Department of Veterans Affairs
The budget provides a $4.6 billion increase to the VA’s overall budget for improving patient access and timeliness of medical care services for veterans. It also extends and funds the Veterans Choice Program.
Environmental Protection Agency
This is one agency that has been previously reported to be heavily targeted for cuts. The budget proposal would seem to confirm this. While it doesn’t provide a great deal of specifics, here are some of the key points.
Over 50 agency programs would be eliminated at a savings of $347 million. Among these are Energy Star; Targeted Airshed Grants; the Endocrine Disruptor Screening Program; and infrastructure assistance to Alaska Native Villages and the Mexico Border.
It also would eliminate funding for specific regional efforts such as the Great Lakes Restoration Initiative, the Chesapeake Bay, and other geographic programs at a savings of $427 million. It also eliminates funding for the Clean Power Plan, international climate change programs, climate change research and partnership programs at a savings of $100 million.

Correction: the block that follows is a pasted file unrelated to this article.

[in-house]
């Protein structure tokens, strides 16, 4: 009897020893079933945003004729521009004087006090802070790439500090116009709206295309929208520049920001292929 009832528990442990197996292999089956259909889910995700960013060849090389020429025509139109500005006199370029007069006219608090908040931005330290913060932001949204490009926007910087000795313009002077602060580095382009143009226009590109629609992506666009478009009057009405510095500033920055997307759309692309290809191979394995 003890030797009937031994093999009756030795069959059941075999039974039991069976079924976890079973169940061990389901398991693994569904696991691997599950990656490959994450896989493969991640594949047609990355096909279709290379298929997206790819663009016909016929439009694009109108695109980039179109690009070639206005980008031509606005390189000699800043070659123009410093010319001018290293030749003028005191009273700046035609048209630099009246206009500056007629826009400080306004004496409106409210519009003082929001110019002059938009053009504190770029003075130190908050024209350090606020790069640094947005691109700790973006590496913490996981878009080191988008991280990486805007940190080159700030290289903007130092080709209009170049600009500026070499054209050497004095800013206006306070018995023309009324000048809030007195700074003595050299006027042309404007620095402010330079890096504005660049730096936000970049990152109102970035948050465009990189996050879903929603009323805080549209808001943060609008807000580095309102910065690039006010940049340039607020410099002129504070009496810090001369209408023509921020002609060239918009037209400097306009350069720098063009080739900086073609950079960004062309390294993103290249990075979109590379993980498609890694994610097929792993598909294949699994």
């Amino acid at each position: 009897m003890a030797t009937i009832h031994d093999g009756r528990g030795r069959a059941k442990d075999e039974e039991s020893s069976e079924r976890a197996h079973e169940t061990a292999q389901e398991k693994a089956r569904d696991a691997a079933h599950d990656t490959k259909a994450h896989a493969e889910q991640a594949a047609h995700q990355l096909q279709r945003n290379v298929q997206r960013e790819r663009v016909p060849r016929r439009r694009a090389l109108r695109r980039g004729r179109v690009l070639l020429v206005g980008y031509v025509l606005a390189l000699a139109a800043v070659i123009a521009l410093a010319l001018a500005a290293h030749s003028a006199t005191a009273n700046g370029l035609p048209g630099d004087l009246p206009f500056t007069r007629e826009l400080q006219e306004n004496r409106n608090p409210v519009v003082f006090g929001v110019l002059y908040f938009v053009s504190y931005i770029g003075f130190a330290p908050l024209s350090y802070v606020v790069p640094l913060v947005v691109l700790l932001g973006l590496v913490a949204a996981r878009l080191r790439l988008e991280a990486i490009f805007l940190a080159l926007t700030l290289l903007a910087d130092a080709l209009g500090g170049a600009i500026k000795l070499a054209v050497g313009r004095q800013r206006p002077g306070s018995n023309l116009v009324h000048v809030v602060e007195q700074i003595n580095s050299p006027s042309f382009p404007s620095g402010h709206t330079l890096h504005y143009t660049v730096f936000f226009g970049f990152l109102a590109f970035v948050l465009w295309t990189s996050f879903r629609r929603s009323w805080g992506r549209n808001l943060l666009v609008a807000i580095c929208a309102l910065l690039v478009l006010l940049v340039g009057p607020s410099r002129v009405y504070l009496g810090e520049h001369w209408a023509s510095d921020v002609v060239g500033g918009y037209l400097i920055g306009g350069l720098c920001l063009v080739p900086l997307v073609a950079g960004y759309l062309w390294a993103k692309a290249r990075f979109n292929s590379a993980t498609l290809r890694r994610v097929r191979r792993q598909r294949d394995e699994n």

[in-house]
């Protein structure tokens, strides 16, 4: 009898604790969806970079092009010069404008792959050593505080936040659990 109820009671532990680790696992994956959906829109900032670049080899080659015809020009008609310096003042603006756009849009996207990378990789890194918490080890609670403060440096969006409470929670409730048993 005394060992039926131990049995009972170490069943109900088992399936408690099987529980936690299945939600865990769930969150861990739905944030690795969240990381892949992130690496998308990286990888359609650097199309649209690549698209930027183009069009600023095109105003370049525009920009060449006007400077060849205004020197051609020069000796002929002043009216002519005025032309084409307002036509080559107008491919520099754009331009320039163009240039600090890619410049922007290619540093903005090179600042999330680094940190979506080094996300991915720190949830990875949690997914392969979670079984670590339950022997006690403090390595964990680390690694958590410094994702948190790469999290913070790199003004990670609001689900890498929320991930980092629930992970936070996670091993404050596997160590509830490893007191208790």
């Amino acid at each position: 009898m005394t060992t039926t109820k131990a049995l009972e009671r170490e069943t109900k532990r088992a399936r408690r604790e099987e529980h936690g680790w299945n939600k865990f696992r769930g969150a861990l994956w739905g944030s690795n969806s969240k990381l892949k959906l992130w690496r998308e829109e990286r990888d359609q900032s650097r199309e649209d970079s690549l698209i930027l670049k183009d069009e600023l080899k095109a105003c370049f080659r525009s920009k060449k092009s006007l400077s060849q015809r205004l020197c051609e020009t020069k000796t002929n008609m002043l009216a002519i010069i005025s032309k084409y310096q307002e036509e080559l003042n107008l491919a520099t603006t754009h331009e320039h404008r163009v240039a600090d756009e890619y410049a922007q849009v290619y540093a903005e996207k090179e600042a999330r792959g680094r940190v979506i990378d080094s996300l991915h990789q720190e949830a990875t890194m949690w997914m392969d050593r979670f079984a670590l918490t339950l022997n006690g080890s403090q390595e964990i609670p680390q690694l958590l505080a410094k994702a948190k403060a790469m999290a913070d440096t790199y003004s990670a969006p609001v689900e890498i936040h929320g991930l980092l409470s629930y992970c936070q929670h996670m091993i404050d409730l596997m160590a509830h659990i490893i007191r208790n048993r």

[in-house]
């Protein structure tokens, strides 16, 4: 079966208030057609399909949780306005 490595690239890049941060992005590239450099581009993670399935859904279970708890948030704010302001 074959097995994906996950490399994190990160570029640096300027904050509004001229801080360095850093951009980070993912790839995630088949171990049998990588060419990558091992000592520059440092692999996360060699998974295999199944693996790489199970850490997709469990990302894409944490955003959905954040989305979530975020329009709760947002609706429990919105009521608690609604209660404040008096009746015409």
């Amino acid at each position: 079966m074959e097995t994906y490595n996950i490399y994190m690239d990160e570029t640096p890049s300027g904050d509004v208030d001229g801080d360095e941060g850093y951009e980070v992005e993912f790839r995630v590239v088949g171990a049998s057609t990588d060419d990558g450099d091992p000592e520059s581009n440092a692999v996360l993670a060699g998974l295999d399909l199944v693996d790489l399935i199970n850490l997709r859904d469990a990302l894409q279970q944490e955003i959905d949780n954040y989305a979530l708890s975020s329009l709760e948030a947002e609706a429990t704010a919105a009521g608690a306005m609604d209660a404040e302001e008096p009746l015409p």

However, the budget includes $2.3 billion for the State Revolving Funds, a $4 million increase, and $20 million for the Water Infrastructure Finance and Innovation Act program, equal to the funding over last year as part of the president’s call for boosting infrastructure spending.
National Aeronautics and Space Administration
NASA would see some budget boosts such as $624 million for aeronautics research and development and $1.9 billion for the Planetary Science program. It also includes funding for a mission to repeatedly fly by Jupiter’s icy ocean moon Europa, and a Mars rover that would launch in 2020. $3.7 billion would go towards continued development of the Orion crew vehicle, Space Launch System, and associated ground system, to send American astronauts on deep-space missions.
However, NASA’s Office of Education would be eliminated at a savings of $115 million.
The table below shows the increases/reductions over the 2017 budget for some of the major federal agencies.